Some tiger sharks have been feeding regularly for years and have names like “Emma”, “Hook” or “Tarantino”. Others only come occasionally. A critical moment is always the ascent to the boat platform. You should only do it if there is no tiger shark in the immediate vicinity. They always follow to the platform. There were several hairy situations, which we could not interpret 100% afterwards. Had the tiger shark bitten if he had caught the legs or the fins? Martin agreed, but was also not sure if the bite would have been conducted with consistency. Perhaps it would have been just a test. But that would have at least been a run for the hospital – or even for the casket.
The basic question is: Why can you as a diver usually go safely into the realm of the sharks and why are people sometimes attacked? Dr. Erich Ritter found in field trials with bull sharks in the Bahamas that three criteria must be fulfilled that tempt a shark to attack a human being:
- The smell
- The noise
- Poor visibility
On the first attempt, Erich Ritter waded chest-deep into the sharks in clear water and fed them with pieces of meat. Although the smell of food was in the water, they did not attack him because two other points were not fulfilled: he did not make any noise and there was good visibility. In the second experiment, he swam between the sharks and thus caused the sounds of a fish in distress. But there was also no attack, as there was still good visibility under water. Had he been swimming in turbid waters, his pale legs might have reminded them of the bright belly of a prey, which could have motivated the sharks to attack. Only if all three criteria were met, this could trigger an attack, according to Ritter.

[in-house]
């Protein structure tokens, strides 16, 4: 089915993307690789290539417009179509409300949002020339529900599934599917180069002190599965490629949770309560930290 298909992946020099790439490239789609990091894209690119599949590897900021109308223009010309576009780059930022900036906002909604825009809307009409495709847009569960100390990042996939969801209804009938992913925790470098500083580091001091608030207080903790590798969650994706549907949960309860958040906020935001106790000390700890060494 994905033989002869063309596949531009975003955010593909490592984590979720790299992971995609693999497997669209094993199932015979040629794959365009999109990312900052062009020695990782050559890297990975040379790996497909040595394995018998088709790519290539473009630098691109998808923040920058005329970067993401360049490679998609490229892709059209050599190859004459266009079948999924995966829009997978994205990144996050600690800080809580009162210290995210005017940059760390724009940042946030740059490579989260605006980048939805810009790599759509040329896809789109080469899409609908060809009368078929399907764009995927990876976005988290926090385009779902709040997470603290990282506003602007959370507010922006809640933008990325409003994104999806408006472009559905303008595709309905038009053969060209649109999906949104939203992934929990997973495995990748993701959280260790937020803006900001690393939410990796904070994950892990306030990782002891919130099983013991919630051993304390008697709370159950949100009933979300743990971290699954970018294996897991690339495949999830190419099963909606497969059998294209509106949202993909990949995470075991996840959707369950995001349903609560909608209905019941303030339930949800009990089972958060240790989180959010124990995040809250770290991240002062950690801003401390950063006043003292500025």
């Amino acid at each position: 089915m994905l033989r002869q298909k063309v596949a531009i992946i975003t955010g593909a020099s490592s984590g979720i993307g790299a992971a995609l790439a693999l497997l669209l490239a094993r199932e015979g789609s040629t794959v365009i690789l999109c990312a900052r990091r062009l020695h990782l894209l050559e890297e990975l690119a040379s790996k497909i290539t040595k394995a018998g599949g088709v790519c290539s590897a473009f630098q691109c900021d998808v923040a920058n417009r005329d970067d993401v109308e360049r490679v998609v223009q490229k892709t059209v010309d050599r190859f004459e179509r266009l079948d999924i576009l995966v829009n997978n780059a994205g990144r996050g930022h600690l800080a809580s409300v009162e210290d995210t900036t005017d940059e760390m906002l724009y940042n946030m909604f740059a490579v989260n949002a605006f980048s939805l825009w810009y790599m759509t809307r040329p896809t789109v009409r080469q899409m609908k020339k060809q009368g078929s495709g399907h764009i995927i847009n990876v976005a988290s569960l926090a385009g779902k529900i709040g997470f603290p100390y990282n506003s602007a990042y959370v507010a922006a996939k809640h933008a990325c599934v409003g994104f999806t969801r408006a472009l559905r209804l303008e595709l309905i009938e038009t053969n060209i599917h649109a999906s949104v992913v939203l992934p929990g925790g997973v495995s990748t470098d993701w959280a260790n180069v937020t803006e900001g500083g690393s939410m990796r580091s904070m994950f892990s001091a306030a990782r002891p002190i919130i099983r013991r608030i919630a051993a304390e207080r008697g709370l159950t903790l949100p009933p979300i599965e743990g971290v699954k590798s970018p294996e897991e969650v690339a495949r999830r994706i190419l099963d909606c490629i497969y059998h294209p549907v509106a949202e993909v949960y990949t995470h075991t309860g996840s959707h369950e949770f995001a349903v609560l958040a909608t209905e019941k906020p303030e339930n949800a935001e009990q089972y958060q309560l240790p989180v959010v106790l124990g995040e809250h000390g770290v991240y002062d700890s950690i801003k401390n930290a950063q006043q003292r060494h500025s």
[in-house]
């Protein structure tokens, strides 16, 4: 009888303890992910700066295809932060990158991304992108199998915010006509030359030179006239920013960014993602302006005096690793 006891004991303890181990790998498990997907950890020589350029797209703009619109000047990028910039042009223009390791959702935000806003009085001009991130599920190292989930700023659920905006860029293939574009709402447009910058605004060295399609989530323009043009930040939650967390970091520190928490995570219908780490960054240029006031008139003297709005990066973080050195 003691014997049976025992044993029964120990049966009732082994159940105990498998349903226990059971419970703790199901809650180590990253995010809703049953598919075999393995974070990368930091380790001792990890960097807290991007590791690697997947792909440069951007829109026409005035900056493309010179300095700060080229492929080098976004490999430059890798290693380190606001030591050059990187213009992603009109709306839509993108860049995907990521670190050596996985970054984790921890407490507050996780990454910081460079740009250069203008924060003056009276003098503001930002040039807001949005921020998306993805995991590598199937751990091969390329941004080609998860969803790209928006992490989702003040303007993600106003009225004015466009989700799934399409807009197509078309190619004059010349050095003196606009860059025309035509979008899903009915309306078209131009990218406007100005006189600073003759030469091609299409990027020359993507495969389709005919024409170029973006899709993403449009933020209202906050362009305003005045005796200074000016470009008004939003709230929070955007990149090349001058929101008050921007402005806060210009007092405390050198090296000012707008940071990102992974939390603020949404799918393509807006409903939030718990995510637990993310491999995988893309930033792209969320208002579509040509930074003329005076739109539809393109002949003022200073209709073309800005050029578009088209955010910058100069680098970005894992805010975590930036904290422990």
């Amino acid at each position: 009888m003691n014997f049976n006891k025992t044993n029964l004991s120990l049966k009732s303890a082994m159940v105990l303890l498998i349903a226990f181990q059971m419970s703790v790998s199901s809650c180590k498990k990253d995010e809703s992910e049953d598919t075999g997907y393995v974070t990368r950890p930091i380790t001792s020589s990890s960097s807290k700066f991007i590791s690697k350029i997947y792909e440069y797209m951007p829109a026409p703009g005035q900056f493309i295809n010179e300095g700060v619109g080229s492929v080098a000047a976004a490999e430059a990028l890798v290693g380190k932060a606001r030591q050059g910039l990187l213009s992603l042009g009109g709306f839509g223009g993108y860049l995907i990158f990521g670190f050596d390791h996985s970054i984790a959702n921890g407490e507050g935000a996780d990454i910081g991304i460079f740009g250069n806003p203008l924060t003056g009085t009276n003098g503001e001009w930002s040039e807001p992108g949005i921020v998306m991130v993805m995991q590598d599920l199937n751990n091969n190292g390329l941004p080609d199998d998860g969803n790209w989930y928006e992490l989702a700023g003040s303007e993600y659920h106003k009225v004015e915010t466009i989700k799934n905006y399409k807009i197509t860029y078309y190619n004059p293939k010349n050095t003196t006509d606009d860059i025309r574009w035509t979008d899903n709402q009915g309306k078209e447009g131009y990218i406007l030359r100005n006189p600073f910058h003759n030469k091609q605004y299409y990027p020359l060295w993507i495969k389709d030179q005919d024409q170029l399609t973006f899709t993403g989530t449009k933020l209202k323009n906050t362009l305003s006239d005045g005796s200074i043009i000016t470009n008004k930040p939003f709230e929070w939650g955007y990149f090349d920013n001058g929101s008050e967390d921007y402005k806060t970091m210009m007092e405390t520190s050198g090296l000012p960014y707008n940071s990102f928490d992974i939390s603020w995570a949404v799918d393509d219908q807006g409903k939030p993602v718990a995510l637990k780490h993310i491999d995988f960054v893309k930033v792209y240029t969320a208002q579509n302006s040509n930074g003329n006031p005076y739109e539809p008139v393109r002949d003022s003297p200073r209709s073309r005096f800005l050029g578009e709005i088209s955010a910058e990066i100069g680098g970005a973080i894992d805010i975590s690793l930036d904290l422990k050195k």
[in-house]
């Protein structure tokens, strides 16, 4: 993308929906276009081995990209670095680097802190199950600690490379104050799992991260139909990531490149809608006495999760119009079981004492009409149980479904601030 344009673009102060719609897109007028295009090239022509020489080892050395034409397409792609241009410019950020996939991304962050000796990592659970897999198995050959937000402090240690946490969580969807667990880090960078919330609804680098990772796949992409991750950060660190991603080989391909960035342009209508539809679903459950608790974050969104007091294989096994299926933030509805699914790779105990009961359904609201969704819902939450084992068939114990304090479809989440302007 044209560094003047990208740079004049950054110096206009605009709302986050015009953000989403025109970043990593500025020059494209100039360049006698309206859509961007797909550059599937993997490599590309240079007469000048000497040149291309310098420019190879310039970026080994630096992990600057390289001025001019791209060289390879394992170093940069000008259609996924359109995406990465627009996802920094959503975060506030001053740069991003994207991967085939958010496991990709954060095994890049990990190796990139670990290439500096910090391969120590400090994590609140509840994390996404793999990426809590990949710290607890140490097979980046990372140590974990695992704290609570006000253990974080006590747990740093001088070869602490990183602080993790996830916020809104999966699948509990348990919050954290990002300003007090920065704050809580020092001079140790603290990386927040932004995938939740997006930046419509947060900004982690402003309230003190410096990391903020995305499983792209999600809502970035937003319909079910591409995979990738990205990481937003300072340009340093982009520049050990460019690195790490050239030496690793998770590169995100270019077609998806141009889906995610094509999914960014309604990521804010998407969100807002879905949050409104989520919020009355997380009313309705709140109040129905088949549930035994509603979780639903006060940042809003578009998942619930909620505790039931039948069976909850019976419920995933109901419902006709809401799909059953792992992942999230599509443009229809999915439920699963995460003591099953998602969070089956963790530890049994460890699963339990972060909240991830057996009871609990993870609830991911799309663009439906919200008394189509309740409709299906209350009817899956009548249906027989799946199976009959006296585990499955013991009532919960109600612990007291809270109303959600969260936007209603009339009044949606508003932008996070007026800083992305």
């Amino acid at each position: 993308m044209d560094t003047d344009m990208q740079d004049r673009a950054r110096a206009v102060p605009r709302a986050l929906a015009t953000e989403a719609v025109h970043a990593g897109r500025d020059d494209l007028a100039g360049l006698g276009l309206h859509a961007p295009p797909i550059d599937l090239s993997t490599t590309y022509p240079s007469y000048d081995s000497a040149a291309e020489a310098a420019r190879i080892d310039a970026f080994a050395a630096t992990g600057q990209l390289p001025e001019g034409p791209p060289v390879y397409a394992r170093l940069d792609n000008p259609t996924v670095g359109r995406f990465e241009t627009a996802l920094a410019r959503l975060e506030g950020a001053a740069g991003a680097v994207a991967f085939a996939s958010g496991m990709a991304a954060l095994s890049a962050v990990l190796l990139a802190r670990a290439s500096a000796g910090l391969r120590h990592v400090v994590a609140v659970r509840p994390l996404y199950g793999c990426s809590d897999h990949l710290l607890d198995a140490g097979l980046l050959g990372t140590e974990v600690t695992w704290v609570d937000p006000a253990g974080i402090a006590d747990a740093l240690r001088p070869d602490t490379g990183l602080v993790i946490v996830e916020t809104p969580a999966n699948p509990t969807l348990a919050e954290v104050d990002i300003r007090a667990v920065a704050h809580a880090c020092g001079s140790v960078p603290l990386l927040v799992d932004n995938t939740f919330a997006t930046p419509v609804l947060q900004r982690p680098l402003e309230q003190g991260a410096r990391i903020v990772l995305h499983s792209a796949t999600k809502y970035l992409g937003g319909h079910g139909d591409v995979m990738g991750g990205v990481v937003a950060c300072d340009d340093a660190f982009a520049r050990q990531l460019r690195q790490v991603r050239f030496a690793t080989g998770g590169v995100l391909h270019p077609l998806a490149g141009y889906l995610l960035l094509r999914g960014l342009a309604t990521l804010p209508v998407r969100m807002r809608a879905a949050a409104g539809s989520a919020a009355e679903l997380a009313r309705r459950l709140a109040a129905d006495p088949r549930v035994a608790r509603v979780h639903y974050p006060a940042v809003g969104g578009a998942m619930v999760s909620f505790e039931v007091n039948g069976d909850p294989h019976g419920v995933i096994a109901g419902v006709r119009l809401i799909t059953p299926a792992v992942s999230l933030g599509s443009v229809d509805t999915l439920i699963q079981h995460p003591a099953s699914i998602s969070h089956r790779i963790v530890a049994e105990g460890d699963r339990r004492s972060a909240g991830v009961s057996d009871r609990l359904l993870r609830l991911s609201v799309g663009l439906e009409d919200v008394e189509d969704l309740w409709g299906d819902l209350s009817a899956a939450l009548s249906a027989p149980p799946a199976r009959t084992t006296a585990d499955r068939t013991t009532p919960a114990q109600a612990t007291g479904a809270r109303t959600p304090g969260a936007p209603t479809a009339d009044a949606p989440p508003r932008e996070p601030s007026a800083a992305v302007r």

My time in the Bahamas is coming to an end. I’ve seen a lot of sharks. Many. The Bahamas have understood that it is worth protecting them and making them a good source of income. A lively treat for divers and photographers. My conclusion? The Bahamas are full of beauty, nature, and adventure. Even in the low season a sunny paradise beyond mass tourism. The big sharks like to go through here. And I too will return.
All photos by Christian Kemper unless otherwise stated.
You can purchase Christian’s book, ‘Strange Pool Friends – Mein Freund, der Hai’, here.
Deptherapy returns to its Roots – Part 1
Over the next seven days, join Richard Cullen from Deptherapy as we publish a Blog about the charity’s recent expedition to Roots Red Sea, El Quseir, Egypt.
Deptherapy made the very brave decision to book an expedition to our home in Egypt as soon as Roots Red Sea received their certificate from the Egyptian Authorities that the camp and dive centre was COVID secure. Roots is one of very few resorts to receive a certificate from the Egyptian Government.
We arrived in Roots the day after they re-opened.
Getting together an expedition was a major task. Very few Approved Medical Examiners’ of Divers or Dive Referees are conducting consultations at the moment. Availability of beneficiaries and the requirement to quarantine on return from Egypt affected the number of beneficiaries available.
There was also a requirement to pass a COVID PCR virus test within 72 hours of travelling.